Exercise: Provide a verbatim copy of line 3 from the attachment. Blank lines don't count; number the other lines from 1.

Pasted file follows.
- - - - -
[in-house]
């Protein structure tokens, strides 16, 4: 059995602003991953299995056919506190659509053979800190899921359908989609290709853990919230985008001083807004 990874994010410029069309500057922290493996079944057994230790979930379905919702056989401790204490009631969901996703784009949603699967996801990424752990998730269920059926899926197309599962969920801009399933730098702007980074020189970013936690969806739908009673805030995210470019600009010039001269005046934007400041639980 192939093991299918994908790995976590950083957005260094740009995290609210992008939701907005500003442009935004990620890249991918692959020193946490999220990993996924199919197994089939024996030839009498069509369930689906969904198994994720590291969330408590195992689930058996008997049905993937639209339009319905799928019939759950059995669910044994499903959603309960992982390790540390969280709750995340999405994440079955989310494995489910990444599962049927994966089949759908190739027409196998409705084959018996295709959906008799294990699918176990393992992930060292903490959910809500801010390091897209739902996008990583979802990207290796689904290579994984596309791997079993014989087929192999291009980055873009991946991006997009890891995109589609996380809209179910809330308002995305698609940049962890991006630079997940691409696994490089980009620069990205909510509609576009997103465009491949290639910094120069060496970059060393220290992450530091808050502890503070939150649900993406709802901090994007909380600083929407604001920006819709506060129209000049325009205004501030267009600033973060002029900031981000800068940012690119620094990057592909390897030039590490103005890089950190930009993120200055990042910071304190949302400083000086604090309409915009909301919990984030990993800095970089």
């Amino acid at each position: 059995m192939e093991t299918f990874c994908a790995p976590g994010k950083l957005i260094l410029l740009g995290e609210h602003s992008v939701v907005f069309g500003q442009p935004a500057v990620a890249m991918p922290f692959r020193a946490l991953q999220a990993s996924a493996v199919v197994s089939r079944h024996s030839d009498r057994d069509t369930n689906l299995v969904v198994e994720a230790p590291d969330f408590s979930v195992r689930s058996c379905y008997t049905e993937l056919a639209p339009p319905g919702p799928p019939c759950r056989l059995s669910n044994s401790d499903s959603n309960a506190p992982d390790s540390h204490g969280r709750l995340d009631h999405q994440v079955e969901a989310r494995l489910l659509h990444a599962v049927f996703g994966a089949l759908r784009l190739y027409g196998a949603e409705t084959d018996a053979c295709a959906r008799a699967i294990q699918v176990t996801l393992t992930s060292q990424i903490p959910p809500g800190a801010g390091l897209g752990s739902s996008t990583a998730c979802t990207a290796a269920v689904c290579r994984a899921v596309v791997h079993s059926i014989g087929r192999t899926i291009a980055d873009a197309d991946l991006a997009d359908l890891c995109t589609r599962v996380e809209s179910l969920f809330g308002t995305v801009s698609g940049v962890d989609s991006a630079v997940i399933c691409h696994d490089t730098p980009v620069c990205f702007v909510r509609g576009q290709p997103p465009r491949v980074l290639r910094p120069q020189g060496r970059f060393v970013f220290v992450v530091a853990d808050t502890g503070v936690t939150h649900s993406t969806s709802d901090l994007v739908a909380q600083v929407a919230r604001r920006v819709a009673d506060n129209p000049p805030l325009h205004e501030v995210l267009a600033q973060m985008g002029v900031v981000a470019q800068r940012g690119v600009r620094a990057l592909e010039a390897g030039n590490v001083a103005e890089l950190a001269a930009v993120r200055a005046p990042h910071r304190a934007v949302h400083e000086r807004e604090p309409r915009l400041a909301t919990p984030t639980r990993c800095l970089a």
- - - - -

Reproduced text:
């Amino acid at each position: 059995m192939e093991t299918f990874c994908a790995p976590g994010k950083l957005i260094l410029l740009g995290e609210h602003s992008v939701v907005f069309g500003q442009p935004a500057v990620a890249m991918p922290f692959r020193a946490l991953q999220a990993s996924a493996v199919v197994s089939r079944h024996s030839d009498r057994d069509t369930n689906l299995v969904v198994e994720a230790p590291d969330f408590s979930v195992r689930s058996c379905y008997t049905e993937l056919a639209p339009p319905g919702p799928p019939c759950r056989l059995s669910n044994s401790d499903s959603n309960a506190p992982d390790s540390h204490g969280r709750l995340d009631h999405q994440v079955e969901a989310r494995l489910l659509h990444a599962v049927f996703g994966a089949l759908r784009l190739y027409g196998a949603e409705t084959d018996a053979c295709a959906r008799a699967i294990q699918v176990t996801l393992t992930s060292q990424i903490p959910p809500g800190a801010g390091l897209g752990s739902s996008t990583a998730c979802t990207a290796a269920v689904c290579r994984a899921v596309v791997h079993s059926i014989g087929r192999t899926i291009a980055d873009a197309d991946l991006a997009d359908l890891c995109t589609r599962v996380e809209s179910l969920f809330g308002t995305v801009s698609g940049v962890d989609s991006a630079v997940i399933c691409h696994d490089t730098p980009v620069c990205f702007v909510r509609g576009q290709p997103p465009r491949v980074l290639r910094p120069q020189g060496r970059f060393v970013f220290v992450v530091a853990d808050t502890g503070v936690t939150h649900s993406t969806s709802d901090l994007v739908a909380q600083v929407a919230r604001r920006v819709a009673d506060n129209p000049p805030l325009h205004e501030v995210l267009a600033q973060m985008g002029v900031v981000a470019q800068r940012g690119v600009r620094a990057l592909e010039a390897g030039n590490v001083a103005e890089l950190a001269a930009v993120r200055a005046p990042h910071r304190a934007v949302h400083e000086r807004e604090p309409r915009l400041a909301t919990p984030t639980r990993c800095l970089a």